– The creator of the largest Métis beaded artwork in the world will be available tomorrow for a media photo opportunity and interviews in the Canadian Museum for Human Rights' Indigenous Perspectives gallery.
Jennine Krauchi created a seven‐metre tall "octopus bag" (also known as a "fire bag") covered in a traditional Métis floral beadwork pattern, using thousands of antique fur‐trade era beads from the mid‐1800s. The finished work weighs over 27 kilograms, displayed as part of an exhibit about the displacement of Métis people who lived in communities on government road allowances.
What: Creator of world's largest Métis beaded work
When: Wednesday, March 9, 1 p.m.
Where: Canadian Museum for Human Rights
(CMHR), 85 Israel Asper Way
Note: High‐resolution photos of the artist and beaded artwork are available upon request. To view a video about the project installation, please click here. The video can be clipped for B‑roll, please credit DF Heritage Conservation Services.
Krauchi will also give public talks at the Museum tomorrow at 2 p.m. and 7 p.m. She will be joined by Métis Elder George Fleury, whose home was destroyed in the 1930s when the road allowance community of Ste. Madeleine, Manitoba was removed. Lawrence Barkwell, coordinator of Métis heritage and history research at the Louis Riel Institute, will also speak. The event is included in the cost of general admission.
Krauchi and mother, Jenny Meyer, completed the beaded work over an eight‐month period. Children from Brooklands School and members of Manitoba's Métis community also contributed their efforts to the project. Although Krauchi and her mother have created works for many dignitaries and museums – including the Canadian Museum of History; the Kelvingrove Museum in Glasgow, Scotland; and the Manitoba Museum – they had never before attempted a work on the scale of the CMHR project.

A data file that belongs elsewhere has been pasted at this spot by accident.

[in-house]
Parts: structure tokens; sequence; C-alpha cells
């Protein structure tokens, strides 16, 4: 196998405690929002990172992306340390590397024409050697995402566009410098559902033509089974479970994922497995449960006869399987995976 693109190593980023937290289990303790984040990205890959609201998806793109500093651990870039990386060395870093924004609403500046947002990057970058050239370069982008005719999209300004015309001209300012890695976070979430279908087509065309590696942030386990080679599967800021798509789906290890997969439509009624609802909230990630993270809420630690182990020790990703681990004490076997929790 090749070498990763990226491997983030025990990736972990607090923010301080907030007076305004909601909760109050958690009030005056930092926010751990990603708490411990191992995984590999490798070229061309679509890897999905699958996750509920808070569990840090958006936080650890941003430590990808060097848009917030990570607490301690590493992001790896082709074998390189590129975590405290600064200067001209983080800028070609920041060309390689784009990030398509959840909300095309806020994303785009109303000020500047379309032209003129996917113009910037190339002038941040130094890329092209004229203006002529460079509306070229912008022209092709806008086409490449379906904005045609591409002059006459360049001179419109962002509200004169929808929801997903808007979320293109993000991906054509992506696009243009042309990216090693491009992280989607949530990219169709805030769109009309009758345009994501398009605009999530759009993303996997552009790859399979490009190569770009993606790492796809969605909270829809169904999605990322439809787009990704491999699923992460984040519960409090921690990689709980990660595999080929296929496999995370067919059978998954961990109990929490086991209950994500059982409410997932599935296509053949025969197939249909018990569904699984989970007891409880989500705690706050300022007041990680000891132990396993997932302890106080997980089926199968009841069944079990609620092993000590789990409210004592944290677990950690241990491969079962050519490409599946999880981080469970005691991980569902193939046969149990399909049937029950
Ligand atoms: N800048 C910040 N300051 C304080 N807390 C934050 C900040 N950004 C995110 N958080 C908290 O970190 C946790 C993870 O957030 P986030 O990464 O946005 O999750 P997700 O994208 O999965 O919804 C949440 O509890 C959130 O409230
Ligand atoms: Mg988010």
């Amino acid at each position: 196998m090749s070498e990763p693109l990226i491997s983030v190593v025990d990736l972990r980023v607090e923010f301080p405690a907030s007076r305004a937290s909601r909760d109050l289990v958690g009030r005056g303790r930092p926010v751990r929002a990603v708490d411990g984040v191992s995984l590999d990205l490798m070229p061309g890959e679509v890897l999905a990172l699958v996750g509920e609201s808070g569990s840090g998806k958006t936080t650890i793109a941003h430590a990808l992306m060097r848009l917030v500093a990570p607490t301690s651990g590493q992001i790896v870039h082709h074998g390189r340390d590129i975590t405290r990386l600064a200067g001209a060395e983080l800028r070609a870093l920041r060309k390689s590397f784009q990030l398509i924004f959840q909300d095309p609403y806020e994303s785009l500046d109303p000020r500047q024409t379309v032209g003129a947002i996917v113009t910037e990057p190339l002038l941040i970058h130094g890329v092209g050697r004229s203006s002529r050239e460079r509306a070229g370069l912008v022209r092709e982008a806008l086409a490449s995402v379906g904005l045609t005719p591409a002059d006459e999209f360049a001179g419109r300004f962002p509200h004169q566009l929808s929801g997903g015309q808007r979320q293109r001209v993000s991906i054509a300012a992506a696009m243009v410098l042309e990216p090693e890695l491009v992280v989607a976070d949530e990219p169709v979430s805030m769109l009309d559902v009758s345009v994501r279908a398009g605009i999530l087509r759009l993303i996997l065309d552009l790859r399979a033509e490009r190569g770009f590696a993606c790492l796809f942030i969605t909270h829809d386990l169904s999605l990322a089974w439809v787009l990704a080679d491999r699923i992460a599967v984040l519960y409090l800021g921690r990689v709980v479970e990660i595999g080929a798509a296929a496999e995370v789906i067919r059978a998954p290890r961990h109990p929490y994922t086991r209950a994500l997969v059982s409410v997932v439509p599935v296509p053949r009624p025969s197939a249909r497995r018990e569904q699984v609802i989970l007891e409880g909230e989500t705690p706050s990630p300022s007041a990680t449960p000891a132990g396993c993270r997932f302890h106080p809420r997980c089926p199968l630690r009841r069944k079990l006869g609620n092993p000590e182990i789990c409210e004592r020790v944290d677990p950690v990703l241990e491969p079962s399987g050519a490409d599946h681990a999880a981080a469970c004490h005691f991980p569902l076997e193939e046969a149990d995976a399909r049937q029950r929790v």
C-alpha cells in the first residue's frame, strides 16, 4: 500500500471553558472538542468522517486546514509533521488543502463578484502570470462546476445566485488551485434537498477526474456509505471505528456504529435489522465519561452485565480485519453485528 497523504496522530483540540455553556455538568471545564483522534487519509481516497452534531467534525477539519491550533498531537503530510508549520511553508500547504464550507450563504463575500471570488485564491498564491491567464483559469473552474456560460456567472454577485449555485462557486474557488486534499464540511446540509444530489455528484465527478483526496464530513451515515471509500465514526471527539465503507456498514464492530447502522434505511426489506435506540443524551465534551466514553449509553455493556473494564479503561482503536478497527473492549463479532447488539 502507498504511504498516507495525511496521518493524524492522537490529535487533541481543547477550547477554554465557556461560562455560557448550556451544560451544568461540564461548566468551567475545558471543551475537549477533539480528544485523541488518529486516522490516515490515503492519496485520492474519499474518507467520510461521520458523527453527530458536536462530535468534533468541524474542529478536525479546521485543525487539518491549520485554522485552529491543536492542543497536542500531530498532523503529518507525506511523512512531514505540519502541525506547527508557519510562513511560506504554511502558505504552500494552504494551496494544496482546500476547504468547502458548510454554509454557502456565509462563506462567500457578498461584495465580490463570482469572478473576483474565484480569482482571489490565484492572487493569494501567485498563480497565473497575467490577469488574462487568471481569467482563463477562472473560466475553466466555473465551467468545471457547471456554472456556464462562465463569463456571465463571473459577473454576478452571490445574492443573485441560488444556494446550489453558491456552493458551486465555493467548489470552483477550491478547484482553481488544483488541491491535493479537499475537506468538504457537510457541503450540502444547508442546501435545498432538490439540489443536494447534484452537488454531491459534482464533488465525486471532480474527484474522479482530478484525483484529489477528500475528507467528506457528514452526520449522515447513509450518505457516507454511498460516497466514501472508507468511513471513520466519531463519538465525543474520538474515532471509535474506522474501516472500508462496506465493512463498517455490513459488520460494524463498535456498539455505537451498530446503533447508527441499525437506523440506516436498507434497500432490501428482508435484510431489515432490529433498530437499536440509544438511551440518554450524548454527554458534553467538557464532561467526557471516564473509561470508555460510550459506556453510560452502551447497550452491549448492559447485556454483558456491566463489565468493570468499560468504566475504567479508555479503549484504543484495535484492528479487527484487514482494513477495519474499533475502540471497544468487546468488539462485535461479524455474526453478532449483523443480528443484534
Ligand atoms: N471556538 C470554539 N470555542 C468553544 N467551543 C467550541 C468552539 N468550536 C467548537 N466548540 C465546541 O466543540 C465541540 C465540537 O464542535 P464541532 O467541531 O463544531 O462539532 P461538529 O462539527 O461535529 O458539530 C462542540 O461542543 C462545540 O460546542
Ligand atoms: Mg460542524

"I was excited and scared – I could not get my head around it at first," she said. Her original rough pattern drawn on a sheet of paper included nine large flowers, which coincidentally aligned with the nine former Métis road allowance communities listed in the centre of the work. "The biggest flower, the rose, symbolizes our survival as Métis people."
An octopus bag (or fire bag) is a pouch with eight decorative tabs that are richly embroidered with beads in a distinctive style influenced by both French silk embroidery and Indigenous beaded work. Worn tucked under the fold of a waist sash, it was an essential aspect of a Métis man's wardrobe, holding tobacco, tinder for fire, and pipe materials.